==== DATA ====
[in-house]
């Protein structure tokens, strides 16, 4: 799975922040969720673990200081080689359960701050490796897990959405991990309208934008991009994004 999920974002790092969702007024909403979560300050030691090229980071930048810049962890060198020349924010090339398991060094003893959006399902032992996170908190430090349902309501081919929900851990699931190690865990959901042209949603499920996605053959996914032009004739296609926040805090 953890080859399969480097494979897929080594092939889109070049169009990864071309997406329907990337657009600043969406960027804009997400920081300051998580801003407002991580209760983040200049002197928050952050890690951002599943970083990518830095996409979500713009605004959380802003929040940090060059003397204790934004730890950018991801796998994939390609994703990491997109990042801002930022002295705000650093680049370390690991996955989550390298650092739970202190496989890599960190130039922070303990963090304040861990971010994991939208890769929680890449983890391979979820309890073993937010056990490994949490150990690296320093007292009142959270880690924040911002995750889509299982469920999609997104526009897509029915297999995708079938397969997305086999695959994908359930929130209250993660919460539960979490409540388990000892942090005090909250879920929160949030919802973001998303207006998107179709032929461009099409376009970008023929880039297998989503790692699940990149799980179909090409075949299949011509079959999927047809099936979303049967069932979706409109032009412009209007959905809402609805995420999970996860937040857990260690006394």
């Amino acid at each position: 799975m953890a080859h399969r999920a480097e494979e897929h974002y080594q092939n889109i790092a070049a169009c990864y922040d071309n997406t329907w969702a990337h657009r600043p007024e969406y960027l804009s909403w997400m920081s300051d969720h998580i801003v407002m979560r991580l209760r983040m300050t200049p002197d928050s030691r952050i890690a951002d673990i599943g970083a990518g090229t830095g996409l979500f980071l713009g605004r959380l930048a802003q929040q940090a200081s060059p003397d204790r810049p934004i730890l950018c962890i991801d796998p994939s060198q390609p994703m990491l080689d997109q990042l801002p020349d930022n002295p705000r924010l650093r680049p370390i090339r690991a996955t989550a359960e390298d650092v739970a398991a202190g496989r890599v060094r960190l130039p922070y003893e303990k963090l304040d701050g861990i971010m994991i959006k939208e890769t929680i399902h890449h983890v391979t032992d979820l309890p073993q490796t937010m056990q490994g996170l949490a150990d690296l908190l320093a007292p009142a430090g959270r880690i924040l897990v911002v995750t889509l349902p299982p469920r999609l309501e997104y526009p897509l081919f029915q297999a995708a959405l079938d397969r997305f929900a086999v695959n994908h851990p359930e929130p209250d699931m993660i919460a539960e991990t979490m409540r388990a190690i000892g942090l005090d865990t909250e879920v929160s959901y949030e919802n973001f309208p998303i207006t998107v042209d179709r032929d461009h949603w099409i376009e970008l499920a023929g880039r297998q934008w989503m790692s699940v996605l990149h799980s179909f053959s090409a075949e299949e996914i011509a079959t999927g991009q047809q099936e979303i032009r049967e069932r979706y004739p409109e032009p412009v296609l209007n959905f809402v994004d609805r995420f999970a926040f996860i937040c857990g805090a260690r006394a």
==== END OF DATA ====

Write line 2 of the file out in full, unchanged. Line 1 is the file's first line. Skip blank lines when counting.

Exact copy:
């Protein structure tokens, strides 16, 4: 799975922040969720673990200081080689359960701050490796897990959405991990309208934008991009994004 999920974002790092969702007024909403979560300050030691090229980071930048810049962890060198020349924010090339398991060094003893959006399902032992996170908190430090349902309501081919929900851990699931190690865990959901042209949603499920996605053959996914032009004739296609926040805090 953890080859399969480097494979897929080594092939889109070049169009990864071309997406329907990337657009600043969406960027804009997400920081300051998580801003407002991580209760983040200049002197928050952050890690951002599943970083990518830095996409979500713009605004959380802003929040940090060059003397204790934004730890950018991801796998994939390609994703990491997109990042801002930022002295705000650093680049370390690991996955989550390298650092739970202190496989890599960190130039922070303990963090304040861990971010994991939208890769929680890449983890391979979820309890073993937010056990490994949490150990690296320093007292009142959270880690924040911002995750889509299982469920999609997104526009897509029915297999995708079938397969997305086999695959994908359930929130209250993660919460539960979490409540388990000892942090005090909250879920929160949030919802973001998303207006998107179709032929461009099409376009970008023929880039297998989503790692699940990149799980179909090409075949299949011509079959999927047809099936979303049967069932979706409109032009412009209007959905809402609805995420999970996860937040857990260690006394």